The good news is that the Navy doesn’t need to figure out how to do this. The tools were created with the Compile to Combat in 24 Hours and other initiatives. What’s missing is the political will to execute from Navy leadership.
If the Navy puts in place a process to develop software with agility, it needs a way to figure out what to build. Luckily, the solution is simple — start by understanding the user.
The most effective way you can ensure that software engineers understand the user is to make them the same person. The most effective way to do that is to cross-train a small subset of operators as software developers and product managers. The Air Force has started down this path by taking operators out of their units for 6-month orders and training them to build software. This has been extremely successful, yielding tools that save $12 million a month in fuel costs and fix a lot of the problems around ALIS, a multibillion-dollar software project acquired through traditional processes to manage F-35 maintenance.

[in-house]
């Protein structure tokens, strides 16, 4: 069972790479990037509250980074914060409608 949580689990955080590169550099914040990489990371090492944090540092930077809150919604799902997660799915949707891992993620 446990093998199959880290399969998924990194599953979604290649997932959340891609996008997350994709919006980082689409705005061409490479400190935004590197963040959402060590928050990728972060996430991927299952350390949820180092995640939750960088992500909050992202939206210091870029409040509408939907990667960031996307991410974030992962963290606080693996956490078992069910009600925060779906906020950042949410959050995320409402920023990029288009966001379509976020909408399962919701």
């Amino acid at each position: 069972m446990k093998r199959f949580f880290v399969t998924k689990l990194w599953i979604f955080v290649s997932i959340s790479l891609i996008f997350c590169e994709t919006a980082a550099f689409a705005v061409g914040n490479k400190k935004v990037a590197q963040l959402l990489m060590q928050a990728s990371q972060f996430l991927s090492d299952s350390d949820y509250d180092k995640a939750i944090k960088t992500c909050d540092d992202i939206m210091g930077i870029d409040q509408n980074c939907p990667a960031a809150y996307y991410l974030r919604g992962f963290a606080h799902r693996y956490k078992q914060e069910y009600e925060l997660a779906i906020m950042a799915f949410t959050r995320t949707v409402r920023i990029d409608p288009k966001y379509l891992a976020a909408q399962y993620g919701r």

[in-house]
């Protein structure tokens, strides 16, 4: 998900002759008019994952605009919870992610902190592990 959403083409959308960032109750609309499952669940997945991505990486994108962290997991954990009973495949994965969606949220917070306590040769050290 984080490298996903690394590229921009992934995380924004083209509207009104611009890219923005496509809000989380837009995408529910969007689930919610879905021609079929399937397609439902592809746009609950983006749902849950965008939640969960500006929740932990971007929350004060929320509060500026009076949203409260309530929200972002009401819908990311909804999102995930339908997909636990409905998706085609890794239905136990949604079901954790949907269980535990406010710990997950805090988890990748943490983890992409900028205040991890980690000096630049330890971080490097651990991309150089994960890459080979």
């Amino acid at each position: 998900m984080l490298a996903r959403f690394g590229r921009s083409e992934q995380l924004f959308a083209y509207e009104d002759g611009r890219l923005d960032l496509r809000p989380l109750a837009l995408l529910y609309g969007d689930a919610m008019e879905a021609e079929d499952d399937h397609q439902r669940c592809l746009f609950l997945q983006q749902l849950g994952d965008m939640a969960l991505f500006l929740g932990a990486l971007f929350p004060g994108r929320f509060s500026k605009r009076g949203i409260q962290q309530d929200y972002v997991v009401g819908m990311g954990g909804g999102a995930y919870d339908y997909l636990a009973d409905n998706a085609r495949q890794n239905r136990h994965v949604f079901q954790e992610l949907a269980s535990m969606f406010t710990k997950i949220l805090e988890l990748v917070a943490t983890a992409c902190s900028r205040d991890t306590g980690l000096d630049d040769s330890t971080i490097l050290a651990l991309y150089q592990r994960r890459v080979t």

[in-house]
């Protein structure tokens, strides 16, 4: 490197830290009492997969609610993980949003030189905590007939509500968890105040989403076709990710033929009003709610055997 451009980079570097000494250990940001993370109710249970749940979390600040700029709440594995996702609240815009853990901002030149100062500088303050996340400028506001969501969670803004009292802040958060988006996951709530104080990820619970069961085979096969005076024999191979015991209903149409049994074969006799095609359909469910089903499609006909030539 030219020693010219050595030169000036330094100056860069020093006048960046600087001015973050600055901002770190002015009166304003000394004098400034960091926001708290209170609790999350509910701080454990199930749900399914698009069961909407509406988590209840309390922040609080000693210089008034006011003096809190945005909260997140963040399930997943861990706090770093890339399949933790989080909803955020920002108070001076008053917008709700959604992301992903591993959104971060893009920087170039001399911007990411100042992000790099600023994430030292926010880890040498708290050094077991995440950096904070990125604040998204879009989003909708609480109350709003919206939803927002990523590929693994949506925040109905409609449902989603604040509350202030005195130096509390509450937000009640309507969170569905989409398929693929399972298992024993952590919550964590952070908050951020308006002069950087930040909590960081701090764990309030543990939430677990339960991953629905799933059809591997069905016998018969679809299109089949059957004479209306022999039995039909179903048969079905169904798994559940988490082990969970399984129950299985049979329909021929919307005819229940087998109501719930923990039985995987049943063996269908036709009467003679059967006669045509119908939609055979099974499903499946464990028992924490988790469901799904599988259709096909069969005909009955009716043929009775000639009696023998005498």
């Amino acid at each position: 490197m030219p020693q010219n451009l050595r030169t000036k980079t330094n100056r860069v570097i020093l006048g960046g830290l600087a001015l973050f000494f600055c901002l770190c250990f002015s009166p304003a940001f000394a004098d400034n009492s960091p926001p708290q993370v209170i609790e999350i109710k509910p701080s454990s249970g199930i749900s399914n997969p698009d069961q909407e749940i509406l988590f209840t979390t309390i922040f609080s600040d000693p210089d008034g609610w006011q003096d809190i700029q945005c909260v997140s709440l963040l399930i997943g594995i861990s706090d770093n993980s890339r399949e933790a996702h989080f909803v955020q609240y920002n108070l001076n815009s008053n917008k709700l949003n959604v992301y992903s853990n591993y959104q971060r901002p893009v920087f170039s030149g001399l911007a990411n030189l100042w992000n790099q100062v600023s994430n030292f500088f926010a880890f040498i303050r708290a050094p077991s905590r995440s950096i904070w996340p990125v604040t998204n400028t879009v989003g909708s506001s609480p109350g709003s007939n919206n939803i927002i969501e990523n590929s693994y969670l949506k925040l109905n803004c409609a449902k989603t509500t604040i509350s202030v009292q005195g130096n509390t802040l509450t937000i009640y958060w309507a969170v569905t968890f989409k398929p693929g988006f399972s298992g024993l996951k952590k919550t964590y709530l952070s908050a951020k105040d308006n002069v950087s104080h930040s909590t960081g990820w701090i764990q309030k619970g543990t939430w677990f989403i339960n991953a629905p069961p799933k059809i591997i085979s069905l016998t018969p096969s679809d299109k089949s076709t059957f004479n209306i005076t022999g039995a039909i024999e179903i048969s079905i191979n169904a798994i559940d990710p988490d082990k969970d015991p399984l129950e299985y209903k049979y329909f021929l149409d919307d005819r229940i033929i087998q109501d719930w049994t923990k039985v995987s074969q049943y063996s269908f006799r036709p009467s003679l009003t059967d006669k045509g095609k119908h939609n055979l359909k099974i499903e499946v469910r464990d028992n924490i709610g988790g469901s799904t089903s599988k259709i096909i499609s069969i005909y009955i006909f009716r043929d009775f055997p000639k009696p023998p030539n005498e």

The iLoc Development Team consists of just six warfare-qualified P-8 operators. It can produce extremely impactful software with so few people because of the comprehensive mission knowledge the team possesses. The only help the team received from outside entities came in the form of security-scanning support from Naval Air Systems Command, algorithm development from an enterprising group of midshipman computer science students at the Naval Academy, and training from the Defense Digital Service’s Rogue Squadron.